Espinoza timely appealed. On appeal, Espinoza contends that his prior state convictions do not constitute crimes of violence under either the categorical or modified categorical approach and that his sentence violates his Fifth and Sixth Amendment rights because it was based on judicial fact-finding that he had previously been convicted of a crime of violence.*fn3

II. STANDARD OF REVIEW

We review de novo whether a prior conviction constitutes a crime of violence under U.S.S.G. § 2L1.2. United States v. Rodriguez-Rodriguez, 393 F.3d 849, 856 (9th Cir. 2005).

III. DISCUSSION

To determine whether Espinoza's prior convictions qualify as "crimes of violence" under U.S.S.G. § 2L1.2,*fn4 we apply the approach set forth in Taylor v. United States, 495 U.S. 575, 602 (1990). See Grajeda, 581 F.3d at 1189. Under that approach, we first consider whether a prior offense "is categorically a crime of violence by assessing whether the full range of conduct covered by the statute falls within the meaning of that term." Id. (internal quotation marks, alteration, and citation omitted). If the statute of conviction is overbroad- that is, if it punishes some conduct that qualifies as a crime of violence and some conduct that does not-it does not categorically constitute a crime of violence. See id. In that case, we must then apply the "modified categorical approach" to determine whether the record of conviction shows that the defendant "was convicted of the elements of the generically defined crime." Id. (quoting United States v. Vidal, 504 F.3d 1072, 1077 (9th Cir. 2007) (en banc)).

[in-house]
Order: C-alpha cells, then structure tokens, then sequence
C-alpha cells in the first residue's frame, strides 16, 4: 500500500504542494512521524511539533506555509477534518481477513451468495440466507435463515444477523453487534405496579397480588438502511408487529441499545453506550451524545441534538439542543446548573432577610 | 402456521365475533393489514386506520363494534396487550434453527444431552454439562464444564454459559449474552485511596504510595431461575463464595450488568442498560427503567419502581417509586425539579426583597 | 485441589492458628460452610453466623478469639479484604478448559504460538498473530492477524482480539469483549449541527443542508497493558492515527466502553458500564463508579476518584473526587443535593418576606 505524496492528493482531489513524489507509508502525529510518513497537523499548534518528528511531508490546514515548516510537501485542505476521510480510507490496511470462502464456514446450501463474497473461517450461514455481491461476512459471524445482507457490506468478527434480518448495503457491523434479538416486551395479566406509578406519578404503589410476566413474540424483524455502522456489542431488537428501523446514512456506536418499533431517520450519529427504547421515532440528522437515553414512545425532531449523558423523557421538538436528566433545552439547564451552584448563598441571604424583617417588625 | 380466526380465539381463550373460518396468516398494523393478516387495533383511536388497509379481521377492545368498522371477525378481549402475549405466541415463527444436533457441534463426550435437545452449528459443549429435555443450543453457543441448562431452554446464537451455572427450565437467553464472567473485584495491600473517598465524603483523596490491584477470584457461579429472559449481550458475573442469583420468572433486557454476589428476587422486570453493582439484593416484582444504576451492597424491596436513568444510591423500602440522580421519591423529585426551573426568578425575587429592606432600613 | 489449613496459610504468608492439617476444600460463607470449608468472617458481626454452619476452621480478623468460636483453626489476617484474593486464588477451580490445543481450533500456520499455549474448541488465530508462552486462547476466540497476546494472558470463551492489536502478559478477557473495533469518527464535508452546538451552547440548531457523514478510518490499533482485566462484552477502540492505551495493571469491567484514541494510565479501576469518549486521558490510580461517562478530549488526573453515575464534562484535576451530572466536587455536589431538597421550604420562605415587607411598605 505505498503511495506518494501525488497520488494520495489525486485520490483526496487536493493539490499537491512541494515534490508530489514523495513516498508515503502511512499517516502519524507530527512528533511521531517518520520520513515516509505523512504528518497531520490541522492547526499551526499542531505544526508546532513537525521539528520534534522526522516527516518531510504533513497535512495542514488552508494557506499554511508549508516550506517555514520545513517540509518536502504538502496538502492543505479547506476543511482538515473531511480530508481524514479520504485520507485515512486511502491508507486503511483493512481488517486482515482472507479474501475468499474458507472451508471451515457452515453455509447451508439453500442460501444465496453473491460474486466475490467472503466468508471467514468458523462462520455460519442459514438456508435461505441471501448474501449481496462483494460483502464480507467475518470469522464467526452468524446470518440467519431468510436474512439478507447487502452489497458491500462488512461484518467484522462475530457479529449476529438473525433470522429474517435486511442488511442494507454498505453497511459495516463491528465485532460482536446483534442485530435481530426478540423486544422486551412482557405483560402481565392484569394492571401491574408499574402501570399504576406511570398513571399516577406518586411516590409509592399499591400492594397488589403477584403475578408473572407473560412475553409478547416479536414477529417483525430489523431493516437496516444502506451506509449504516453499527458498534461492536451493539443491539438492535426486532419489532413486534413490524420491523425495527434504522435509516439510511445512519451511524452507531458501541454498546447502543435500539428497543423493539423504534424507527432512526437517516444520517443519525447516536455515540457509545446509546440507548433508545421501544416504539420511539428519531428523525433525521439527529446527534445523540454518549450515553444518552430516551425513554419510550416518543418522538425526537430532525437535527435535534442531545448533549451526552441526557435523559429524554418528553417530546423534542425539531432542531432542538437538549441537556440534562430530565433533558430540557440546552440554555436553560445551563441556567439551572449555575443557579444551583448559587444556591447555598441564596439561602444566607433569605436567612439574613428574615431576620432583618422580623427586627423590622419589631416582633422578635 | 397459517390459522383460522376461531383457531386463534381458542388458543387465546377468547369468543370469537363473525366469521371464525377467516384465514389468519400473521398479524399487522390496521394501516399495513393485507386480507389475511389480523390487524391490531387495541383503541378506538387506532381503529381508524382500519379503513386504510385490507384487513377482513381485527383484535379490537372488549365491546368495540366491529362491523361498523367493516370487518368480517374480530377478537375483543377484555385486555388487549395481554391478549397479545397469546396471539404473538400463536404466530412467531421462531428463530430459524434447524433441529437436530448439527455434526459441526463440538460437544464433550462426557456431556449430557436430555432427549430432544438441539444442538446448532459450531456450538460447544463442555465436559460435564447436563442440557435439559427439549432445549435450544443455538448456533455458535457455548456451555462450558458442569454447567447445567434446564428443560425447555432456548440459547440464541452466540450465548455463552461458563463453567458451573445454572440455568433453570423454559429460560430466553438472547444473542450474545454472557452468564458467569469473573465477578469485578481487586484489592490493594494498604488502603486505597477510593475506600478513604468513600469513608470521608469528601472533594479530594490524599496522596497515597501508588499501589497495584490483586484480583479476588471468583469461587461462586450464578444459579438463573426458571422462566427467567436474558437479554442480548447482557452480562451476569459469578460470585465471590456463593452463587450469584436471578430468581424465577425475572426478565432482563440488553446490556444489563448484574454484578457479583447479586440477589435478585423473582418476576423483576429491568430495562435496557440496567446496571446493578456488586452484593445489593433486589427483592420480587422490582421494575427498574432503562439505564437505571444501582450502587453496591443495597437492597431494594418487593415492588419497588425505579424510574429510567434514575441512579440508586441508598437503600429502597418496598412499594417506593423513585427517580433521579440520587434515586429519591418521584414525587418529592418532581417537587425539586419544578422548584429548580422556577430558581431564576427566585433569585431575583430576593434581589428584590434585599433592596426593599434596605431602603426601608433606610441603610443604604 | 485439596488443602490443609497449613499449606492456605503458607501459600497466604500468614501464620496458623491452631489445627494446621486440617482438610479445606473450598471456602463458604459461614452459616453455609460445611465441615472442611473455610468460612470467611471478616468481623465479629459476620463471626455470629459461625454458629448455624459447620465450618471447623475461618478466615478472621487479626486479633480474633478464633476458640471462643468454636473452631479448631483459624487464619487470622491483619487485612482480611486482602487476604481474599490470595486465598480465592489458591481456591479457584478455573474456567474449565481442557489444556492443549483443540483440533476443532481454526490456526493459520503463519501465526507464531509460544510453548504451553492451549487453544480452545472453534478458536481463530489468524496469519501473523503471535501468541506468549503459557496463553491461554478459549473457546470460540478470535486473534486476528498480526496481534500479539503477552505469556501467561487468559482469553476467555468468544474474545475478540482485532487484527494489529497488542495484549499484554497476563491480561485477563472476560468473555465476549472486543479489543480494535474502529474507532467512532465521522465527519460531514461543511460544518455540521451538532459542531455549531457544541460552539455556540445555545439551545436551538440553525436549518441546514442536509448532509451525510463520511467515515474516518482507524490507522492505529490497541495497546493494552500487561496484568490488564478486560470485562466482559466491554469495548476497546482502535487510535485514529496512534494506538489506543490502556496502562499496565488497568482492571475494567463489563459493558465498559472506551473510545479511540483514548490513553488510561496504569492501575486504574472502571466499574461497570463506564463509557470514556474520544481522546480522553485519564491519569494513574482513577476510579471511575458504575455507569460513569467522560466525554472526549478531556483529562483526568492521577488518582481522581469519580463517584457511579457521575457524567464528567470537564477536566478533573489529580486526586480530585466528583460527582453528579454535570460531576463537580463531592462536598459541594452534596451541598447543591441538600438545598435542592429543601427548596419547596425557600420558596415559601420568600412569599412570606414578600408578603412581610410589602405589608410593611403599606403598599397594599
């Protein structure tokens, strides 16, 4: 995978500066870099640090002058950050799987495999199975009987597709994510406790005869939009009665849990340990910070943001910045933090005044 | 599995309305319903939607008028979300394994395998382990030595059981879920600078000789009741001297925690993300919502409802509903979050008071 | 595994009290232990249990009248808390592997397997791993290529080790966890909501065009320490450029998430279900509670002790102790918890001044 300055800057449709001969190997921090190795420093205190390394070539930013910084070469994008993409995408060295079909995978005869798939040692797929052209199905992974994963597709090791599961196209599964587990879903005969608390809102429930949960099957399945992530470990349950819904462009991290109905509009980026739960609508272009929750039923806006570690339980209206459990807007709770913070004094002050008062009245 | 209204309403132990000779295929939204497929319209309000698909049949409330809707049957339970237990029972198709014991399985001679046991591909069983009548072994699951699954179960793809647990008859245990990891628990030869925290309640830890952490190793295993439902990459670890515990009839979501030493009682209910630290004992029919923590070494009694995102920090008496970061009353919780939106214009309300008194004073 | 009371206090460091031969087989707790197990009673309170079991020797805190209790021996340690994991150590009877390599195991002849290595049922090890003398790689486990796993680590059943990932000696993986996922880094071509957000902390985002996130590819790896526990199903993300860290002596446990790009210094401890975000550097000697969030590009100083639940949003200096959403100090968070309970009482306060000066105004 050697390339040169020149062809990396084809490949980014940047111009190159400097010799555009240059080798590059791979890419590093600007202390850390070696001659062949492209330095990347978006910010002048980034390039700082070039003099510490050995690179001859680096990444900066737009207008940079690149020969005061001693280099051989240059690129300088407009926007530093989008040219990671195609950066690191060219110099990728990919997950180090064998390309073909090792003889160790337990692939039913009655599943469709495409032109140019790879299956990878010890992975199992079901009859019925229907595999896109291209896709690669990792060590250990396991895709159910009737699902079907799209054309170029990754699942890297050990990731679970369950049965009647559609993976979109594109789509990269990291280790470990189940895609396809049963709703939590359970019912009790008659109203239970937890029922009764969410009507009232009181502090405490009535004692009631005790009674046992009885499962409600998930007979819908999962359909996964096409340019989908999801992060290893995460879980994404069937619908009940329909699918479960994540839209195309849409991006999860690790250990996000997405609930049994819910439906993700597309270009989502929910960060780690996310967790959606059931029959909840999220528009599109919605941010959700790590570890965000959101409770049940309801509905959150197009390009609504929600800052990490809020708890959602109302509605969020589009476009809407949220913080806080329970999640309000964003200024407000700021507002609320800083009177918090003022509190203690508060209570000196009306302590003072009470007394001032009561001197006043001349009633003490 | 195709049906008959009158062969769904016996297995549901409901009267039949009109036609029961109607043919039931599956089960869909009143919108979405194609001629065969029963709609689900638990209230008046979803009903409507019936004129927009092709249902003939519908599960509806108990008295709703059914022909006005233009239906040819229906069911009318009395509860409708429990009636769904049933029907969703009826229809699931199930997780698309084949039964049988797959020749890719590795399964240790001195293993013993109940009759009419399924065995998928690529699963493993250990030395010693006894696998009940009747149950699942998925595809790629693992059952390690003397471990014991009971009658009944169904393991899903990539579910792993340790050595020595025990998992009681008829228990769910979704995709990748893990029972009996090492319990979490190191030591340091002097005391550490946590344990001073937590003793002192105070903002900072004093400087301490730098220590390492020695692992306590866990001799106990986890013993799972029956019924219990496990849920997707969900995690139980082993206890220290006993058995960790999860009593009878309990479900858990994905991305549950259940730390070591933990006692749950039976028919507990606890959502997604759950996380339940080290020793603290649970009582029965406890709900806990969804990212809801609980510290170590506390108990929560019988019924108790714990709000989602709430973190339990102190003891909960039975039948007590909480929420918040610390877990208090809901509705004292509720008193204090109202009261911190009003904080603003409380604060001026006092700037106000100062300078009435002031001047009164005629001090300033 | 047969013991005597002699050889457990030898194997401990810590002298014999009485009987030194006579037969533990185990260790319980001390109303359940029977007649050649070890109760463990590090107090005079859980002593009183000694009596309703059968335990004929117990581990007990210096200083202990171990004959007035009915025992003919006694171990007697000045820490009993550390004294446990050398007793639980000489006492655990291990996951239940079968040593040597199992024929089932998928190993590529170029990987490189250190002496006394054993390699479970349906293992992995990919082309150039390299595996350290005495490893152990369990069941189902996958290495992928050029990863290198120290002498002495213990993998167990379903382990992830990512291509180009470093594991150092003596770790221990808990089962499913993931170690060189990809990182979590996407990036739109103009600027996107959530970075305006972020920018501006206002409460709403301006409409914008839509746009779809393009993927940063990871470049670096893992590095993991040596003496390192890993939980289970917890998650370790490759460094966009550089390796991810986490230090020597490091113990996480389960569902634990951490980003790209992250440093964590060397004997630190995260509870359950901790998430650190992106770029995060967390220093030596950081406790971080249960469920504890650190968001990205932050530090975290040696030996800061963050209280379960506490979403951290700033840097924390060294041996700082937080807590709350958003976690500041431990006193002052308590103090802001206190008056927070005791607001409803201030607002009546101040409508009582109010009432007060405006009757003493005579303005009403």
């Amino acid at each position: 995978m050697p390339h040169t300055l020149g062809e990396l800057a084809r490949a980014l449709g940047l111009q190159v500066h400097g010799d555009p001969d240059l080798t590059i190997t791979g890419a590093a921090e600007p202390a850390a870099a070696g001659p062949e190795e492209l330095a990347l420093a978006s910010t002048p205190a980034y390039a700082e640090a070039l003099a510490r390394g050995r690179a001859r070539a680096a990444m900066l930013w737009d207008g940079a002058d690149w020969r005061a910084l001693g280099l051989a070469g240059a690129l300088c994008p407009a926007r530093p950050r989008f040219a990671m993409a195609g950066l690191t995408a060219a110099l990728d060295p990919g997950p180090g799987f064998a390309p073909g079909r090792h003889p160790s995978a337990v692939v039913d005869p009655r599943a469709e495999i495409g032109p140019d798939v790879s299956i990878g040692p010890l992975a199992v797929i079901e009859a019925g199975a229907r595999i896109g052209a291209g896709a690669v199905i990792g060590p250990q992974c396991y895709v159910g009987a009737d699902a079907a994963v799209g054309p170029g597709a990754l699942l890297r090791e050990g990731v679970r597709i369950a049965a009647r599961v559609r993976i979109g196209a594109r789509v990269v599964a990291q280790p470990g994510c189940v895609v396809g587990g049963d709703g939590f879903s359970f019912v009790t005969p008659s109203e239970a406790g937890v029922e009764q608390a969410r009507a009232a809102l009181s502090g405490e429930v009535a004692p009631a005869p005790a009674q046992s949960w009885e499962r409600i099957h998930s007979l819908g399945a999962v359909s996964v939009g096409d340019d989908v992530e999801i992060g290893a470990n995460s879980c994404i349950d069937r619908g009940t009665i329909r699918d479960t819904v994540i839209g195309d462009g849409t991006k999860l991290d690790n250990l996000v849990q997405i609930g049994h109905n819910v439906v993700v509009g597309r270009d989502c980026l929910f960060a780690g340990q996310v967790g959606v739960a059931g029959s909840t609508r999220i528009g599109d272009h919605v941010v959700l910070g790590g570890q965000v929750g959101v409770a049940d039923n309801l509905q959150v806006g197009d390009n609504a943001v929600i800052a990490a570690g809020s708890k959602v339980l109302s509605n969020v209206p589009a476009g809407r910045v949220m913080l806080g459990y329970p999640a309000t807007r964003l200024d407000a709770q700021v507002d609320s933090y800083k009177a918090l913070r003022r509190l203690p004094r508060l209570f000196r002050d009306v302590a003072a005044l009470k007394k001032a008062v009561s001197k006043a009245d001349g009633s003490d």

A. Categorical Approach

On appeal, the government concedes that Espinoza's convictions under California Penal Code sections 243.4(a) and 289(a)(1) do not qualify as crimes of violence under the categorical approach. Although we need not accept this concession on a matter of law, see United States v. Miller, 822 F.2d 828, 832 (9th Cir. 1987), we agree that these crimes do not categorically constitute crimes of violence.

An offense qualifies as a "crime of violence" under § 2L1.2(b)(1)(A)(ii) if it either (1) " 'has as an element the use, attempted use, or threatened use of physical force against the person of another' under the definition's... 'element' prong" or (2) "constitutes one of the crimes listed in the 'enumerated offense' prong of the definition." Grajeda, 581 F.3d at 1189-90 (quoting U.S.S.G. § 2L1.2, cmt. n. 1(B)(iii)).*fn5 We address in turn whether either offense qualifies as a crime of violence under either prong of § 2L1.2's definition, under either the categorical or modified categorical approach. In particular, in applying the enumerated offense prong of § 2L1.2's crime of violence definition, we consider whether Espinoza's convictions could potentially constitute "forcible sex offenses."

1. Sexual Battery under California Penal Code section 243.4(a)

[1] At the time of Espinoza's conviction, section 243.4(a) punished "touch[ing] an intimate part of another person while that person is unlawfully restrained by the accused or an accomplice, [where] the touching is against the will of the person touched and is for the purpose of sexual arousal, sexual gratification, or sexual abuse." Cal. Penal Code § 243.4(a) (1999). We have previously held that this statute does not categorically constitute a crime of violence under U.S.S.G. § 2L1.2(b)(1)(A). United States v. Lopez-Montanez, 421 F.3d 926, 929 (9th Cir. 2005). Although the definition of "crime of violence" in force at the time of Espinoza's sentencing differs from that at issue in Lopez-Montanez, the government does not contest, ...